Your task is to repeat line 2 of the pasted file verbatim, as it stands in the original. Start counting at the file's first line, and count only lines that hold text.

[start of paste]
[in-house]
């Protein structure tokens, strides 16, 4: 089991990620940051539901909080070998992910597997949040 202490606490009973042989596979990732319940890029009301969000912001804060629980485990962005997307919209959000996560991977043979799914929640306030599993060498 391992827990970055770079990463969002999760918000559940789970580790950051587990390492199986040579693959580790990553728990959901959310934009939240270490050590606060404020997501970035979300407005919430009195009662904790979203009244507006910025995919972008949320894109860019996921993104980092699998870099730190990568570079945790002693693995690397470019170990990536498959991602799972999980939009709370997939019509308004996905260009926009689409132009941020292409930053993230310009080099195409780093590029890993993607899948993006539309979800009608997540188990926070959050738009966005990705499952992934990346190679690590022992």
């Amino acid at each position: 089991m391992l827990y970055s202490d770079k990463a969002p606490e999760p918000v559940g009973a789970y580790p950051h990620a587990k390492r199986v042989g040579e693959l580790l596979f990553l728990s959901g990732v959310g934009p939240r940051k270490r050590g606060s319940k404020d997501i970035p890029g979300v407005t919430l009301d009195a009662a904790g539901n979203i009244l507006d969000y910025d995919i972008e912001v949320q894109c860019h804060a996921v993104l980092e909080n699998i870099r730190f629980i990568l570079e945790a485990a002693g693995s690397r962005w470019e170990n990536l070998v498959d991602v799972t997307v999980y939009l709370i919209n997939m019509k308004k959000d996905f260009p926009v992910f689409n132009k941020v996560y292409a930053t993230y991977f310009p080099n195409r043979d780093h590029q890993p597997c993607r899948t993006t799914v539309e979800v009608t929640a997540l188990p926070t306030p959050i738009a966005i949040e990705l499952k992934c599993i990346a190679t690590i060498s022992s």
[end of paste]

């Protein structure tokens, strides 16, 4: 089991990620940051539901909080070998992910597997949040 202490606490009973042989596979990732319940890029009301969000912001804060629980485990962005997307919209959000996560991977043979799914929640306030599993060498 391992827990970055770079990463969002999760918000559940789970580790950051587990390492199986040579693959580790990553728990959901959310934009939240270490050590606060404020997501970035979300407005919430009195009662904790979203009244507006910025995919972008949320894109860019996921993104980092699998870099730190990568570079945790002693693995690397470019170990990536498959991602799972999980939009709370997939019509308004996905260009926009689409132009941020292409930053993230310009080099195409780093590029890993993607899948993006539309979800009608997540188990926070959050738009966005990705499952992934990346190679690590022992």